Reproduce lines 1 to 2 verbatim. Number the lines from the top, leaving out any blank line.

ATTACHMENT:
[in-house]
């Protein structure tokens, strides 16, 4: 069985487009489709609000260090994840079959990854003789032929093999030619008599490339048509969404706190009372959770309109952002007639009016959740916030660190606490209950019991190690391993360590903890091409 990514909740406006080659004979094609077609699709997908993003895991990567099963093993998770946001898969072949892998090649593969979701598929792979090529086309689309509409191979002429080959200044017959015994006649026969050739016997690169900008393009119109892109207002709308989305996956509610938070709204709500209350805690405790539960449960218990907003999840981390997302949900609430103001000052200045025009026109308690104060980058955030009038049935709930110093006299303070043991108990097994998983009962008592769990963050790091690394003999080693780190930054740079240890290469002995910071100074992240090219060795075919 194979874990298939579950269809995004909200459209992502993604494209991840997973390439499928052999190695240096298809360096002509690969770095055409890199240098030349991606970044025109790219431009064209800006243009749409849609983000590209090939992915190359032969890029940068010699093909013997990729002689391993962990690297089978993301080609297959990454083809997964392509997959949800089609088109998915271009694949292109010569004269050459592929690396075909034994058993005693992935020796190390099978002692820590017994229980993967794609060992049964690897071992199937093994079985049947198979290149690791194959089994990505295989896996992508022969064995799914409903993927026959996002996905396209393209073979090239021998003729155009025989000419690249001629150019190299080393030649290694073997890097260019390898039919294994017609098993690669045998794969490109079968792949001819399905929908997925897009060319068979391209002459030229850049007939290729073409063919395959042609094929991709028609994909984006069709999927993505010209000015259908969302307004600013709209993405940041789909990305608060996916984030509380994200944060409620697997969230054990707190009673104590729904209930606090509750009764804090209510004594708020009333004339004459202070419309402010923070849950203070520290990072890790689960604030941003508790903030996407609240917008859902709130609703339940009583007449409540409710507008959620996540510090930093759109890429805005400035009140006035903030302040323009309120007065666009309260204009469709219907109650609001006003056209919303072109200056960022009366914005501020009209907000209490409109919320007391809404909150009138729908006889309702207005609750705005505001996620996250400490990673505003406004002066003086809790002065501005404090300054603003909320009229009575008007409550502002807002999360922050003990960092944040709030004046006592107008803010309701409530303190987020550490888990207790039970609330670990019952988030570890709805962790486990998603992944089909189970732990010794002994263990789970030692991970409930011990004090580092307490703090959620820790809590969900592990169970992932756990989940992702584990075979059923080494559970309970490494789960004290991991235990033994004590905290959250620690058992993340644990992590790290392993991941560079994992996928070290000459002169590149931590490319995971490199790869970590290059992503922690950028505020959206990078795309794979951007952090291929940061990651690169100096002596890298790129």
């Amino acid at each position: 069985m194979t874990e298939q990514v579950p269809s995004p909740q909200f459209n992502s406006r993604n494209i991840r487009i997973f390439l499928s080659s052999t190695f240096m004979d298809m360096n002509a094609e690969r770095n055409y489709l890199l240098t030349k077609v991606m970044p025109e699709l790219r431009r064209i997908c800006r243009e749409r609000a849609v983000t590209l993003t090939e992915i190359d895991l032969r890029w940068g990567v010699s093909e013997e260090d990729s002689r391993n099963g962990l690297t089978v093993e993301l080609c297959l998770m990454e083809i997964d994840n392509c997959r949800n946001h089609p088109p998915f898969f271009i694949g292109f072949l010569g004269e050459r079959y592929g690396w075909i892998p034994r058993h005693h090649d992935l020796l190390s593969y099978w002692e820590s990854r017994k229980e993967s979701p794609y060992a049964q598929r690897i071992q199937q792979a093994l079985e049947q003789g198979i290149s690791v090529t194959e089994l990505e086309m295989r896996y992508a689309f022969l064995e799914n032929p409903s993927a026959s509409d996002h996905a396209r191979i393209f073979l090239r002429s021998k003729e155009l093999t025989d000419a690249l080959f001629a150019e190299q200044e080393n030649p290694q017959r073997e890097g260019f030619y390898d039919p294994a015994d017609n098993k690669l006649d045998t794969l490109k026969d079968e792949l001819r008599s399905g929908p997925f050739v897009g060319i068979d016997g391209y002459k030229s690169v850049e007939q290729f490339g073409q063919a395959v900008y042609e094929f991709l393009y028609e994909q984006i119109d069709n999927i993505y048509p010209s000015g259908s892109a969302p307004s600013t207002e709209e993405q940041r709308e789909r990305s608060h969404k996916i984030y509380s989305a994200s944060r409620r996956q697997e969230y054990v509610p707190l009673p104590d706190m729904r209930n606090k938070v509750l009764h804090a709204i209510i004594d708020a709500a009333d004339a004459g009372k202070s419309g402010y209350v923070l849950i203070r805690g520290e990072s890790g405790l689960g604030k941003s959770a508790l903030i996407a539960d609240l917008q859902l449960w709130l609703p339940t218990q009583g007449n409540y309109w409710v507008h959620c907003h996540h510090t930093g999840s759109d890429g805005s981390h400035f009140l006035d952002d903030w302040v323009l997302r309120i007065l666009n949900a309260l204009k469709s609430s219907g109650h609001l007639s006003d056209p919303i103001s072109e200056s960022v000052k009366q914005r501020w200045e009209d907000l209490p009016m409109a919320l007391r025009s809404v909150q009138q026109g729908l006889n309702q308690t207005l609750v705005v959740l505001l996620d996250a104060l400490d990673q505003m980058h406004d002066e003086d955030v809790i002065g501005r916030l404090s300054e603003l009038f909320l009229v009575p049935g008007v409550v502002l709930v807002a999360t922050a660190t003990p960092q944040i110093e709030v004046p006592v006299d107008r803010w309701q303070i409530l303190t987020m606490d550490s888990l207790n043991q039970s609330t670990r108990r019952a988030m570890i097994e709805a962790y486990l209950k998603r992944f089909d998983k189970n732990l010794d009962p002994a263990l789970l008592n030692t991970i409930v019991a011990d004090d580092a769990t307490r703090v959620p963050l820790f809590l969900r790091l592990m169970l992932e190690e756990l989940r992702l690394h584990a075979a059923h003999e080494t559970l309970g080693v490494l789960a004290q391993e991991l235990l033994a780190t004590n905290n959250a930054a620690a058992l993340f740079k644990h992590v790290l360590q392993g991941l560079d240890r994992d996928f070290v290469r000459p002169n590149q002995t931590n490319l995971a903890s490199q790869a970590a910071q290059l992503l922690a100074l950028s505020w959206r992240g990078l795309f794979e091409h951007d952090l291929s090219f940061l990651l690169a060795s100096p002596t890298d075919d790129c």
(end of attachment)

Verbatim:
[in-house]
């Protein structure tokens, strides 16, 4: 069985487009489709609000260090994840079959990854003789032929093999030619008599490339048509969404706190009372959770309109952002007639009016959740916030660190606490209950019991190690391993360590903890091409 990514909740406006080659004979094609077609699709997908993003895991990567099963093993998770946001898969072949892998090649593969979701598929792979090529086309689309509409191979002429080959200044017959015994006649026969050739016997690169900008393009119109892109207002709308989305996956509610938070709204709500209350805690405790539960449960218990907003999840981390997302949900609430103001000052200045025009026109308690104060980058955030009038049935709930110093006299303070043991108990097994998983009962008592769990963050790091690394003999080693780190930054740079240890290469002995910071100074992240090219060795075919 194979874990298939579950269809995004909200459209992502993604494209991840997973390439499928052999190695240096298809360096002509690969770095055409890199240098030349991606970044025109790219431009064209800006243009749409849609983000590209090939992915190359032969890029940068010699093909013997990729002689391993962990690297089978993301080609297959990454083809997964392509997959949800089609088109998915271009694949292109010569004269050459592929690396075909034994058993005693992935020796190390099978002692820590017994229980993967794609060992049964690897071992199937093994079985049947198979290149690791194959089994990505295989896996992508022969064995799914409903993927026959996002996905396209393209073979090239021998003729155009025989000419690249001629150019190299080393030649290694073997890097260019390898039919294994017609098993690669045998794969490109079968792949001819399905929908997925897009060319068979391209002459030229850049007939290729073409063919395959042609094929991709028609994909984006069709999927993505010209000015259908969302307004600013709209993405940041789909990305608060996916984030509380994200944060409620697997969230054990707190009673104590729904209930606090509750009764804090209510004594708020009333004339004459202070419309402010923070849950203070520290990072890790689960604030941003508790903030996407609240917008859902709130609703339940009583007449409540409710507008959620996540510090930093759109890429805005400035009140006035903030302040323009309120007065666009309260204009469709219907109650609001006003056209919303072109200056960022009366914005501020009209907000209490409109919320007391809404909150009138729908006889309702207005609750705005505001996620996250400490990673505003406004002066003086809790002065501005404090300054603003909320009229009575008007409550502002807002999360922050003990960092944040709030004046006592107008803010309701409530303190987020550490888990207790039970609330670990019952988030570890709805962790486990998603992944089909189970732990010794002994263990789970030692991970409930011990004090580092307490703090959620820790809590969900592990169970992932756990989940992702584990075979059923080494559970309970490494789960004290991991235990033994004590905290959250620690058992993340644990992590790290392993991941560079994992996928070290000459002169590149931590490319995971490199790869970590290059992503922690950028505020959206990078795309794979951007952090291929940061990651690169100096002596890298790129």